Introduction: Congenital Talipes Equinovarus Varus (CTEV) commonly known as Clubfoot is one of the most common congenital musculoskeletal deformity among newborns.
Although it’s called congenital, it is not an embryonic malformation but is developmental deformation occurring during 2nd trimester.
Incidence: 1: 1000
Diagnosis: It can be diagnosed antenatally during the 2nd trimester of pregnancy during ultrasonography. It can also be identified at birth by the Obstetrician or the neonatologist.
The Feet are usually inwards (Varus) and downwards (Equinus) (Fig 1)
It can be Unilateral/ Bilateral, and the severity could vary from mild postural to severe atypical.
Types of Clubfoot:
Typical Clubfoot: Classic Clubfoot and requires Ponseti Protocol of management
Postural/ Positional Clubfoot: Secondary to Intrauterine crowding, its flexible and occasionally needs 1-2 plasters.
Atypical Clubfoot: Subtype wherein the feet are chubby, stiff, short with deep creases and short metatarsals, these are usually difficult to treat and need more expertise.
Syndromic Clubfoot: Associated with various syndromes (Fig 2)
- Streeter’s dysplasia
- Pierre Robbins Syndrome
- Freeman Sheldon Syndrome
- Arthrogryposis Multiplex congenital
Neurogenic Clubfoot: Associated with spinal dysraphism, myelomeningocele or other neurological condition (HSMN)
The treatment for clubfoot can be summarized depending on the time of presentation.
- Antenatal Diagnosis: Once diagnosed antenatally the family has to be assured that CTEV is fully correctable and the child is capable of having a normal-looking foot with essentially normal function. Important is to rule out any spinal involvement or arthrogryposis which make the clubfoot treatment complex and lead to an unfavourable outcome.
- At Birth: Maternal Manipulation: At Birth, the mother is advised maternal manipulation of the foot during every feed for 1-2 weeks before the casting begins.
- Infancy: Ponseti Method: The Ponseti Technique is a worldwide accepted and most effective treatment method for clubfoot. The treatment comprises of gradual correction of the deformities (Fig 3) by serial weekly plaster casts. An average 5-7 plasters are required to treat a child with clubfoot presenting in infancy. The older child needs more number of plasters. It is recommended to start plaster cast as early as 2nd or 3rd week after birth, however, the higher upper limit as per literature is age 12years which have been treated with this method. After approximately 4-6 casts the cavus, varus and adducts are corrected and 90% of the Clubfeet usually need a mini procedure of Tendoachilles Tenotomy to correct the equinus. This is usually done at the last plaster and this plaster is a 3-weeks duration cast.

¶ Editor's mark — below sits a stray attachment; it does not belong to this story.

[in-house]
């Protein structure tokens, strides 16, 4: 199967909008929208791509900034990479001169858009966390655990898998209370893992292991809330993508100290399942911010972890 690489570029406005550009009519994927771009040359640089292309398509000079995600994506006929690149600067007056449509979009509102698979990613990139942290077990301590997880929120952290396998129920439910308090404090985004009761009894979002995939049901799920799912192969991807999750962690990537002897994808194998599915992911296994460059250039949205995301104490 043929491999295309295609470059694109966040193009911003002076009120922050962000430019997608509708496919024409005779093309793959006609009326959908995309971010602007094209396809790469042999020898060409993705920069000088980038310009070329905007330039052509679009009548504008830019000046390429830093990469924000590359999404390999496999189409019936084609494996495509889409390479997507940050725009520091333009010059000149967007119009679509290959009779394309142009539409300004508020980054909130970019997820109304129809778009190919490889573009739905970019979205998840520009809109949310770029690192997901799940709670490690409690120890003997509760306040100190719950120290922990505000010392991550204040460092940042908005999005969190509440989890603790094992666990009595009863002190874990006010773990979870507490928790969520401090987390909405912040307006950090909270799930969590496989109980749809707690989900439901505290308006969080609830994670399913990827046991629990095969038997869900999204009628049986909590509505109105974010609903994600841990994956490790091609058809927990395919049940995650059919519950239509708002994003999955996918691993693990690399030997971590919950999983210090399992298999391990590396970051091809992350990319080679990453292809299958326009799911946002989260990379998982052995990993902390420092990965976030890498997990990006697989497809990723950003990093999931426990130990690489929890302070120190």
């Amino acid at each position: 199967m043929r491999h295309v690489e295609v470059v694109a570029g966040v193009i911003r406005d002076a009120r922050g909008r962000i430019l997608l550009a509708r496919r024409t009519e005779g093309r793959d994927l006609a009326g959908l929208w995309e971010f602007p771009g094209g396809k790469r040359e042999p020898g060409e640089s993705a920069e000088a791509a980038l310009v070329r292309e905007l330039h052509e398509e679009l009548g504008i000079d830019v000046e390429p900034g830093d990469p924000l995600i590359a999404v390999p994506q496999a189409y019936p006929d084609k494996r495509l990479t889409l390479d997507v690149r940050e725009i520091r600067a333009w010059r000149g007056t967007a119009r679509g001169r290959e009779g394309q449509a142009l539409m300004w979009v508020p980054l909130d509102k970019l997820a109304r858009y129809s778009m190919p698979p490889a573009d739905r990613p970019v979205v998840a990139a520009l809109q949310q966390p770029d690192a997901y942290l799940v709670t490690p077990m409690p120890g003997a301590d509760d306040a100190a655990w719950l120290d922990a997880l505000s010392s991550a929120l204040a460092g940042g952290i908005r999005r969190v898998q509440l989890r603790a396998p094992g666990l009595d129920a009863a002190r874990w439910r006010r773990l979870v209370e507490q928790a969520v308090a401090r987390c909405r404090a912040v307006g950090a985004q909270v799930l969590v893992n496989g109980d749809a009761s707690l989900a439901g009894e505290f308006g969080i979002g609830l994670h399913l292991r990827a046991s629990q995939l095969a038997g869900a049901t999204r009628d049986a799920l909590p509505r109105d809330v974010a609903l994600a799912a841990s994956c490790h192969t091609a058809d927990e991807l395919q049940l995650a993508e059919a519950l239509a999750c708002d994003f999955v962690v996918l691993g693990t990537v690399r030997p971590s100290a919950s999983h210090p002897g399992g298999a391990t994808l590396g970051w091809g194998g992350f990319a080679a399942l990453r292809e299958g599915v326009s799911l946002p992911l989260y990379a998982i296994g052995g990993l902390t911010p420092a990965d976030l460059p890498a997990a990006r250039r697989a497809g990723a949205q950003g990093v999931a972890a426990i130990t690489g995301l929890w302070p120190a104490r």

- Bracing Protocol: The Ponseti treatment along with tenotomy gives excellent results. However, a diligent follow up bracing of feet to maintain the foot in abduction and dorsiflexion prevents relapse. The brace comprises of a pair of CTEV shoes in 50-60 degree abduction which is attached to a bar which is curved to maintain the feet in dorsiflexion. The Bracing protocol is 23hrs/day for 3 months and thereafter for naptime and night time till age 4-6 years.
- Recurrent/ Relapse CTEV: Weekly manipulations and casts are reinstituted followed by Re-tenotomy and strict bracing. Tendon transfer (Tibialis Ant transfer) to realign the soft tissue imbalance are required in some cases.
- Neglected CTEV: Older age group >6years and those who do not respond to non-operative treatment do better with lateral column shortening osteotomy and the more severe ones require gradual correction with fixators (Fig 4). Even after surgery, the child needs to wear braces/CTEV shoes/Splints to prevent relapse.
Early treatment with Ponseti method and good bracing protocol leads to near normal, supple, pain-free feet with good outcome.